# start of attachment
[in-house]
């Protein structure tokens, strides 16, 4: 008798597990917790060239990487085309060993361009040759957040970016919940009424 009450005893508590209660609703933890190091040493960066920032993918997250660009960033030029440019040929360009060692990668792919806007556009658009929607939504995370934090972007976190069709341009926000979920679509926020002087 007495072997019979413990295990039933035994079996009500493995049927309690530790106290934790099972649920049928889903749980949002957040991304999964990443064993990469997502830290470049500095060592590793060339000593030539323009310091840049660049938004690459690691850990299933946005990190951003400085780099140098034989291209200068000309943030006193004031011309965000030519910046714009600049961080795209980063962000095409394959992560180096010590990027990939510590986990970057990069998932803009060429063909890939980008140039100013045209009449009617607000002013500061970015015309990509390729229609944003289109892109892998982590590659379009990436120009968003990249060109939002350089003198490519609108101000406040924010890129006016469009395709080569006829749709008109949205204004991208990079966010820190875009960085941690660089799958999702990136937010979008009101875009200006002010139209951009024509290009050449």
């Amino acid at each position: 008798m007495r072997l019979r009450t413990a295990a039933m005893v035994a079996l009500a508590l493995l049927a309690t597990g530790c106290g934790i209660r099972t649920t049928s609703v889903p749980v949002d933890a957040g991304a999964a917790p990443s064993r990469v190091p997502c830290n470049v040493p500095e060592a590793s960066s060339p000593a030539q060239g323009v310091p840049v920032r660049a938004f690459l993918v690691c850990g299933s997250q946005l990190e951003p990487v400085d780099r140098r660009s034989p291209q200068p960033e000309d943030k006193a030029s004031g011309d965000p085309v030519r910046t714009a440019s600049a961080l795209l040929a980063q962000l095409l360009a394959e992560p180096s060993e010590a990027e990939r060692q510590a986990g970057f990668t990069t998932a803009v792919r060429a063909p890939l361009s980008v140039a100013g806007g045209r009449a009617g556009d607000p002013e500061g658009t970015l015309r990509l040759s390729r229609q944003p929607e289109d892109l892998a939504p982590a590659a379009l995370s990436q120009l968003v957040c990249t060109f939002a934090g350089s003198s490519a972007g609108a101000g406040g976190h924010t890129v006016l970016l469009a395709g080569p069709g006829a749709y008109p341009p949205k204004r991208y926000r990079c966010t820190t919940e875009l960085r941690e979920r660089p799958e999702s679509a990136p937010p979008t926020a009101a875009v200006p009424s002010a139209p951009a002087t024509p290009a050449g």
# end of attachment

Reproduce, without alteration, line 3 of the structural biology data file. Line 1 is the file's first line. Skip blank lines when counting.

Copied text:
């Amino acid at each position: 008798m007495r072997l019979r009450t413990a295990a039933m005893v035994a079996l009500a508590l493995l049927a309690t597990g530790c106290g934790i209660r099972t649920t049928s609703v889903p749980v949002d933890a957040g991304a999964a917790p990443s064993r990469v190091p997502c830290n470049v040493p500095e060592a590793s960066s060339p000593a030539q060239g323009v310091p840049v920032r660049a938004f690459l993918v690691c850990g299933s997250q946005l990190e951003p990487v400085d780099r140098r660009s034989p291209q200068p960033e000309d943030k006193a030029s004031g011309d965000p085309v030519r910046t714009a440019s600049a961080l795209l040929a980063q962000l095409l360009a394959e992560p180096s060993e010590a990027e990939r060692q510590a986990g970057f990668t990069t998932a803009v792919r060429a063909p890939l361009s980008v140039a100013g806007g045209r009449a009617g556009d607000p002013e500061g658009t970015l015309r990509l040759s390729r229609q944003p929607e289109d892109l892998a939504p982590a590659a379009l995370s990436q120009l968003v957040c990249t060109f939002a934090g350089s003198s490519a972007g609108a101000g406040g976190h924010t890129v006016l970016l469009a395709g080569p069709g006829a749709y008109p341009p949205k204004r991208y926000r990079c966010t820190t919940e875009l960085r941690e979920r660089p799958e999702s679509a990136p937010p979008t926020a009101a875009v200006p009424s002010a139209p951009a002087t024509p290009a050449g």